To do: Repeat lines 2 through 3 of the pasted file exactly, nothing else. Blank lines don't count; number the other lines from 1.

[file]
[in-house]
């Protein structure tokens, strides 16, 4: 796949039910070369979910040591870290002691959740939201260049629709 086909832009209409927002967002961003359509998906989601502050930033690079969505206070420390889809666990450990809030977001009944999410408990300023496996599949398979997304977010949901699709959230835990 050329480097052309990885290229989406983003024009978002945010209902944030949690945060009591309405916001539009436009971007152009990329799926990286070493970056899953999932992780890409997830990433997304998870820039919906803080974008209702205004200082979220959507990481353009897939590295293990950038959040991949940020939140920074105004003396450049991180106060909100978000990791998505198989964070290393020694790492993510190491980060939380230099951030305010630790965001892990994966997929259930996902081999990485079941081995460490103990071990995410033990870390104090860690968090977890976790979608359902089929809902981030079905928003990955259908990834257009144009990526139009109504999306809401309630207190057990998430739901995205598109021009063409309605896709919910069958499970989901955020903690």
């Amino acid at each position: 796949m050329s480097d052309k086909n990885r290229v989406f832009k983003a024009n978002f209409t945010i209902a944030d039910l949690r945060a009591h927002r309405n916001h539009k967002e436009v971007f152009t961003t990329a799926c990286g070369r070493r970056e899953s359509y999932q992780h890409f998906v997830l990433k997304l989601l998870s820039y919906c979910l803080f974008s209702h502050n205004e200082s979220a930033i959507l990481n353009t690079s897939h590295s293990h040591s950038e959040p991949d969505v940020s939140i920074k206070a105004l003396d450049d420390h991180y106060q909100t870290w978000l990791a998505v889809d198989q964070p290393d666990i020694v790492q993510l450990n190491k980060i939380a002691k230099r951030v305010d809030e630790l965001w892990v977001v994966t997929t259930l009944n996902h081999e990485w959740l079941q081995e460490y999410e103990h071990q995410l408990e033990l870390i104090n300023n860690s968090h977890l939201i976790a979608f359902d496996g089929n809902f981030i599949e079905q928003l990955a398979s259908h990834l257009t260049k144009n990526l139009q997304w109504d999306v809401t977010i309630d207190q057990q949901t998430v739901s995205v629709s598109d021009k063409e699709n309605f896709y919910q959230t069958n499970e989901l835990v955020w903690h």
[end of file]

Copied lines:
């Protein structure tokens, strides 16, 4: 796949039910070369979910040591870290002691959740939201260049629709 086909832009209409927002967002961003359509998906989601502050930033690079969505206070420390889809666990450990809030977001009944999410408990300023496996599949398979997304977010949901699709959230835990 050329480097052309990885290229989406983003024009978002945010209902944030949690945060009591309405916001539009436009971007152009990329799926990286070493970056899953999932992780890409997830990433997304998870820039919906803080974008209702205004200082979220959507990481353009897939590295293990950038959040991949940020939140920074105004003396450049991180106060909100978000990791998505198989964070290393020694790492993510190491980060939380230099951030305010630790965001892990994966997929259930996902081999990485079941081995460490103990071990995410033990870390104090860690968090977890976790979608359902089929809902981030079905928003990955259908990834257009144009990526139009109504999306809401309630207190057990998430739901995205598109021009063409309605896709919910069958499970989901955020903690």
């Amino acid at each position: 796949m050329s480097d052309k086909n990885r290229v989406f832009k983003a024009n978002f209409t945010i209902a944030d039910l949690r945060a009591h927002r309405n916001h539009k967002e436009v971007f152009t961003t990329a799926c990286g070369r070493r970056e899953s359509y999932q992780h890409f998906v997830l990433k997304l989601l998870s820039y919906c979910l803080f974008s209702h502050n205004e200082s979220a930033i959507l990481n353009t690079s897939h590295s293990h040591s950038e959040p991949d969505v940020s939140i920074k206070a105004l003396d450049d420390h991180y106060q909100t870290w978000l990791a998505v889809d198989q964070p290393d666990i020694v790492q993510l450990n190491k980060i939380a002691k230099r951030v305010d809030e630790l965001w892990v977001v994966t997929t259930l009944n996902h081999e990485w959740l079941q081995e460490y999410e103990h071990q995410l408990e033990l870390i104090n300023n860690s968090h977890l939201i976790a979608f359902d496996g089929n809902f981030i599949e079905q928003l990955a398979s259908h990834l257009t260049k144009n990526l139009q997304w109504d999306v809401t977010i309630d207190q057990q949901t998430v739901s995205v629709s598109d021009k063409e699709n309605f896709y919910q959230t069958n499970e989901l835990v955020w903690h």